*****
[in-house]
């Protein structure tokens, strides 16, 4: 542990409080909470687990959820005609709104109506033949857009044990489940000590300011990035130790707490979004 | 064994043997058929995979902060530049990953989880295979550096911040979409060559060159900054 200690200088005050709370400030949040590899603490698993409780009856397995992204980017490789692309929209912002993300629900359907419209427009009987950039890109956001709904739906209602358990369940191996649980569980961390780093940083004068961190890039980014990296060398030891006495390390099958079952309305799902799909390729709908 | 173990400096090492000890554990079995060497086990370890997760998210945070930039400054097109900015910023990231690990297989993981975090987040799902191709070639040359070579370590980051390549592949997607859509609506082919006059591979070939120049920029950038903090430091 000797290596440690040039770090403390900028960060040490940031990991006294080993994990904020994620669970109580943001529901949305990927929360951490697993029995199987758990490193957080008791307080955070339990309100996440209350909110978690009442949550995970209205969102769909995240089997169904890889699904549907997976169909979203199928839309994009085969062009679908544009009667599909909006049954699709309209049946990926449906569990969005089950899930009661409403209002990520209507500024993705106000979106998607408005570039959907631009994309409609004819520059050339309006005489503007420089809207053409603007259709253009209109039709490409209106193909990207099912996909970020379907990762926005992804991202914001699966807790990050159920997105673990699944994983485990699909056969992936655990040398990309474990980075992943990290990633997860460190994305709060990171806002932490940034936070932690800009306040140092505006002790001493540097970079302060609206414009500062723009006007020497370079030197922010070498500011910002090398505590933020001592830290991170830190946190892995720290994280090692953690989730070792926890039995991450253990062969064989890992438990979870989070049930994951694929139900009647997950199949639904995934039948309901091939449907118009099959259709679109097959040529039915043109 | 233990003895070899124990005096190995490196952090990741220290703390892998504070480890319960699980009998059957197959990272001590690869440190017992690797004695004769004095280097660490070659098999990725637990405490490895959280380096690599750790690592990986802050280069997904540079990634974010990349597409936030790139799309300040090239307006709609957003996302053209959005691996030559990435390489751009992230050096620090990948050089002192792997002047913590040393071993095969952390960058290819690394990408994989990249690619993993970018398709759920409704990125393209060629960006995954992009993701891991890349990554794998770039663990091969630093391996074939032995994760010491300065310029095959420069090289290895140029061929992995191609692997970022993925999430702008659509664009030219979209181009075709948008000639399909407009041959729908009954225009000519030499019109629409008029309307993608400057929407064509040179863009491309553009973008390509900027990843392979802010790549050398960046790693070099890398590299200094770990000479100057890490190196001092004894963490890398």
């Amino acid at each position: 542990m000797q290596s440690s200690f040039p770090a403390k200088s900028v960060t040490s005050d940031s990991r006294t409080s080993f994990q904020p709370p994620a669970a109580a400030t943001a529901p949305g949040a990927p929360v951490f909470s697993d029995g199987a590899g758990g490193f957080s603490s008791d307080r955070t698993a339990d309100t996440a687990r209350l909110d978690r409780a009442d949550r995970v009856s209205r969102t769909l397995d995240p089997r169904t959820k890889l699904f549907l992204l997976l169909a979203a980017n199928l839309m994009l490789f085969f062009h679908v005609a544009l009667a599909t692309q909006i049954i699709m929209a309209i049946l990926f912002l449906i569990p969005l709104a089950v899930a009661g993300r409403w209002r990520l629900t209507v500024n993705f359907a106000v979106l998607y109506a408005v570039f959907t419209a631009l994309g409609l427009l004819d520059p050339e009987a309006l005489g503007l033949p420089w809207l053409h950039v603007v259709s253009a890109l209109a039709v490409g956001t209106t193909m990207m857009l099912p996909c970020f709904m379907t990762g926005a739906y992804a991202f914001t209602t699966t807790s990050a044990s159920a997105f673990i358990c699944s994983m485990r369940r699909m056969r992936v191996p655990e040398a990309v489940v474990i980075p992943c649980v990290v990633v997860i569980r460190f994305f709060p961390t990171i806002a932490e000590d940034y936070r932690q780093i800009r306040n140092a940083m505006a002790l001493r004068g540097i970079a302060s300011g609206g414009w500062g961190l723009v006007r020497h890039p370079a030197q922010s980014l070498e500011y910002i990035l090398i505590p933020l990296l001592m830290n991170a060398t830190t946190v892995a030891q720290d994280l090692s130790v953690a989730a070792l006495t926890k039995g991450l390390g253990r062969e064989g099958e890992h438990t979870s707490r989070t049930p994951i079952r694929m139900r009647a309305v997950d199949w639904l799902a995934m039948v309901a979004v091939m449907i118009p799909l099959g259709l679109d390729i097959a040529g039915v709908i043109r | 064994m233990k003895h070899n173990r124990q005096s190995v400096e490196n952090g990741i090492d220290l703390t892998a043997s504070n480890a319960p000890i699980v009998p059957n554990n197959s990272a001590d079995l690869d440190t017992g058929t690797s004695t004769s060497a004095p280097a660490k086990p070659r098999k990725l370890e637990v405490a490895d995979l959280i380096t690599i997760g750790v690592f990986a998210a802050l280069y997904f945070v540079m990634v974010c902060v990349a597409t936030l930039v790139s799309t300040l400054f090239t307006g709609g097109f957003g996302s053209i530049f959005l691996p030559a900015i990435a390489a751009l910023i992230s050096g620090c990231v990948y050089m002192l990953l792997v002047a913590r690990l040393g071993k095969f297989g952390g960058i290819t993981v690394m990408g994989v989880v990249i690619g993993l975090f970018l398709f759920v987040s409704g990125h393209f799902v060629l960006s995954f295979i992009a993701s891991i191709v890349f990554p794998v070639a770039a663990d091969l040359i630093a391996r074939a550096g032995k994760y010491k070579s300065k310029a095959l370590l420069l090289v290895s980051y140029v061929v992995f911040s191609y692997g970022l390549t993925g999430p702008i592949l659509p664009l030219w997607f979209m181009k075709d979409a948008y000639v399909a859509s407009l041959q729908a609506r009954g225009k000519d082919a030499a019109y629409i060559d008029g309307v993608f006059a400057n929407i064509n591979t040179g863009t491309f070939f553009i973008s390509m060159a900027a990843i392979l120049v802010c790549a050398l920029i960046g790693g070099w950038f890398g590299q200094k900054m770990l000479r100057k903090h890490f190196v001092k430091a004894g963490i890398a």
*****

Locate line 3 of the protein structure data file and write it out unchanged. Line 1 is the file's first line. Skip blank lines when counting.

């Amino acid at each position: 542990m000797q290596s440690s200690f040039p770090a403390k200088s900028v960060t040490s005050d940031s990991r006294t409080s080993f994990q904020p709370p994620a669970a109580a400030t943001a529901p949305g949040a990927p929360v951490f909470s697993d029995g199987a590899g758990g490193f957080s603490s008791d307080r955070t698993a339990d309100t996440a687990r209350l909110d978690r409780a009442d949550r995970v009856s209205r969102t769909l397995d995240p089997r169904t959820k890889l699904f549907l992204l997976l169909a979203a980017n199928l839309m994009l490789f085969f062009h679908v005609a544009l009667a599909t692309q909006i049954i699709m929209a309209i049946l990926f912002l449906i569990p969005l709104a089950v899930a009661g993300r409403w209002r990520l629900t209507v500024n993705f359907a106000v979106l998607y109506a408005v570039f959907t419209a631009l994309g409609l427009l004819d520059p050339e009987a309006l005489g503007l033949p420089w809207l053409h950039v603007v259709s253009a890109l209109a039709v490409g956001t209106t193909m990207m857009l099912p996909c970020f709904m379907t990762g926005a739906y992804a991202f914001t209602t699966t807790s990050a044990s159920a997105f673990i358990c699944s994983m485990r369940r699909m056969r992936v191996p655990e040398a990309v489940v474990i980075p992943c649980v990290v990633v997860i569980r460190f994305f709060p961390t990171i806002a932490e000590d940034y936070r932690q780093i800009r306040n140092a940083m505006a002790l001493r004068g540097i970079a302060s300011g609206g414009w500062g961190l723009v006007r020497h890039p370079a030197q922010s980014l070498e500011y910002i990035l090398i505590p933020l990296l001592m830290n991170a060398t830190t946190v892995a030891q720290d994280l090692s130790v953690a989730a070792l006495t926890k039995g991450l390390g253990r062969e064989g099958e890992h438990t979870s707490r989070t049930p994951i079952r694929m139900r009647a309305v997950d199949w639904l799902a995934m039948v309901a979004v091939m449907i118009p799909l099959g259709l679109d390729i097959a040529g039915v709908i043109r | 064994m233990k003895h070899n173990r124990q005096s190995v400096e490196n952090g990741i090492d220290l703390t892998a043997s504070n480890a319960p000890i699980v009998p059957n554990n197959s990272a001590d079995l690869d440190t017992g058929t690797s004695t004769s060497a004095p280097a660490k086990p070659r098999k990725l370890e637990v405490a490895d995979l959280i380096t690599i997760g750790v690592f990986a998210a802050l280069y997904f945070v540079m990634v974010c902060v990349a597409t936030l930039v790139s799309t300040l400054f090239t307006g709609g097109f957003g996302s053209i530049f959005l691996p030559a900015i990435a390489a751009l910023i992230s050096g620090c990231v990948y050089m002192l990953l792997v002047a913590r690990l040393g071993k095969f297989g952390g960058i290819t993981v690394m990408g994989v989880v990249i690619g993993l975090f970018l398709f759920v987040s409704g990125h393209f799902v060629l960006s995954f295979i992009a993701s891991i191709v890349f990554p794998v070639a770039a663990d091969l040359i630093a391996r074939a550096g032995k994760y010491k070579s300065k310029a095959l370590l420069l090289v290895s980051y140029v061929v992995f911040s191609y692997g970022l390549t993925g999430p702008i592949l659509p664009l030219w997607f979209m181009k075709d979409a948008y000639v399909a859509s407009l041959q729908a609506r009954g225009k000519d082919a030499a019109y629409i060559d008029g309307v993608f006059a400057n929407i064509n591979t040179g863009t491309f070939f553009i973008s390509m060159a900027a990843i392979l120049v802010c790549a050398l920029i960046g790693g070099w950038f890398g590299q200094k900054m770990l000479r100057k903090h890490f190196v001092k430091a004894g963490i890398a």